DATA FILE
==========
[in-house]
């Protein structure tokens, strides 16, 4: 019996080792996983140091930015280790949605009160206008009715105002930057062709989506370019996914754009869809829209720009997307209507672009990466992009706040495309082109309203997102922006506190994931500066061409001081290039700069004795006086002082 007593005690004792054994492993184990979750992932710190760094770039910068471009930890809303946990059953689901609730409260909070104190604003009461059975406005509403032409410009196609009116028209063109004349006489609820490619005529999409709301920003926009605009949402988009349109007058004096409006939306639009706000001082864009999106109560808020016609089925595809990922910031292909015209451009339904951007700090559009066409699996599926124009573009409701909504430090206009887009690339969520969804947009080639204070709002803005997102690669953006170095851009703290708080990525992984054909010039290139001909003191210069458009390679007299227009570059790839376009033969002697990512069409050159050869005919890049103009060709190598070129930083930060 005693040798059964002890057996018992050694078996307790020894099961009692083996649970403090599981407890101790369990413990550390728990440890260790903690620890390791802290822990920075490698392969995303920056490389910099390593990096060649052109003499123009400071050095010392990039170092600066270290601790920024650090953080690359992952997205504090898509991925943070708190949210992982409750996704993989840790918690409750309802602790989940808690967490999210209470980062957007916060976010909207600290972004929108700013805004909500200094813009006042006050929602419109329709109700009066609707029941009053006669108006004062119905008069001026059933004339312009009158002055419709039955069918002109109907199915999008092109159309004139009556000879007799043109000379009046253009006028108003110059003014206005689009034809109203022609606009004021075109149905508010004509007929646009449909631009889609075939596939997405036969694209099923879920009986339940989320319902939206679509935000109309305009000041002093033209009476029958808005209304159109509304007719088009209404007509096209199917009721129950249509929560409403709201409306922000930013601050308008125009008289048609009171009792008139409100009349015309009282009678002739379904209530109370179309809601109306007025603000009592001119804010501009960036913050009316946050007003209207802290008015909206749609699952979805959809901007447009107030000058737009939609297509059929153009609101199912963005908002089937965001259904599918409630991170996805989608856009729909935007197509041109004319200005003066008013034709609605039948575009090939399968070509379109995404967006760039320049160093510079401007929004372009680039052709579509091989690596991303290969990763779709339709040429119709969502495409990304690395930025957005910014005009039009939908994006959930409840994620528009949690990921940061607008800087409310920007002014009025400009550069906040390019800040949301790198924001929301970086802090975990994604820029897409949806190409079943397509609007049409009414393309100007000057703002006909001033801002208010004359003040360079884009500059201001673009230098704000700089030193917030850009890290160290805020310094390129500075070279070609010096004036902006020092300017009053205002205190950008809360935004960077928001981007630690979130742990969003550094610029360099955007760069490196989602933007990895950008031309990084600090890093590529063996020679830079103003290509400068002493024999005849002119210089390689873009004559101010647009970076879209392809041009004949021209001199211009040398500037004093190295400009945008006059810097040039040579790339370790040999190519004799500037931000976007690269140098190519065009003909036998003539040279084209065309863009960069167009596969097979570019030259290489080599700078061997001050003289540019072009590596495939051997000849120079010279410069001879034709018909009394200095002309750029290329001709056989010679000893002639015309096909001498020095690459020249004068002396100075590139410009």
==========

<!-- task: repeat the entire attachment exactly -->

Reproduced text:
[in-house]
């Protein structure tokens, strides 16, 4: 019996080792996983140091930015280790949605009160206008009715105002930057062709989506370019996914754009869809829209720009997307209507672009990466992009706040495309082109309203997102922006506190994931500066061409001081290039700069004795006086002082 007593005690004792054994492993184990979750992932710190760094770039910068471009930890809303946990059953689901609730409260909070104190604003009461059975406005509403032409410009196609009116028209063109004349006489609820490619005529999409709301920003926009605009949402988009349109007058004096409006939306639009706000001082864009999106109560808020016609089925595809990922910031292909015209451009339904951007700090559009066409699996599926124009573009409701909504430090206009887009690339969520969804947009080639204070709002803005997102690669953006170095851009703290708080990525992984054909010039290139001909003191210069458009390679007299227009570059790839376009033969002697990512069409050159050869005919890049103009060709190598070129930083930060 005693040798059964002890057996018992050694078996307790020894099961009692083996649970403090599981407890101790369990413990550390728990440890260790903690620890390791802290822990920075490698392969995303920056490389910099390593990096060649052109003499123009400071050095010392990039170092600066270290601790920024650090953080690359992952997205504090898509991925943070708190949210992982409750996704993989840790918690409750309802602790989940808690967490999210209470980062957007916060976010909207600290972004929108700013805004909500200094813009006042006050929602419109329709109700009066609707029941009053006669108006004062119905008069001026059933004339312009009158002055419709039955069918002109109907199915999008092109159309004139009556000879007799043109000379009046253009006028108003110059003014206005689009034809109203022609606009004021075109149905508010004509007929646009449909631009889609075939596939997405036969694209099923879920009986339940989320319902939206679509935000109309305009000041002093033209009476029958808005209304159109509304007719088009209404007509096209199917009721129950249509929560409403709201409306922000930013601050308008125009008289048609009171009792008139409100009349015309009282009678002739379904209530109370179309809601109306007025603000009592001119804010501009960036913050009316946050007003209207802290008015909206749609699952979805959809901007447009107030000058737009939609297509059929153009609101199912963005908002089937965001259904599918409630991170996805989608856009729909935007197509041109004319200005003066008013034709609605039948575009090939399968070509379109995404967006760039320049160093510079401007929004372009680039052709579509091989690596991303290969990763779709339709040429119709969502495409990304690395930025957005910014005009039009939908994006959930409840994620528009949690990921940061607008800087409310920007002014009025400009550069906040390019800040949301790198924001929301970086802090975990994604820029897409949806190409079943397509609007049409009414393309100007000057703002006909001033801002208010004359003040360079884009500059201001673009230098704000700089030193917030850009890290160290805020310094390129500075070279070609010096004036902006020092300017009053205002205190950008809360935004960077928001981007630690979130742990969003550094610029360099955007760069490196989602933007990895950008031309990084600090890093590529063996020679830079103003290509400068002493024999005849002119210089390689873009004559101010647009970076879209392809041009004949021209001199211009040398500037004093190295400009945008006059810097040039040579790339370790040999190519004799500037931000976007690269140098190519065009003909036998003539040279084209065309863009960069167009596969097979570019030259290489080599700078061997001050003289540019072009590596495939051997000849120079010279410069001879034709018909009394200095002309750029290329001709056989010679000893002639015309096909001498020095690459020249004068002396100075590139410009």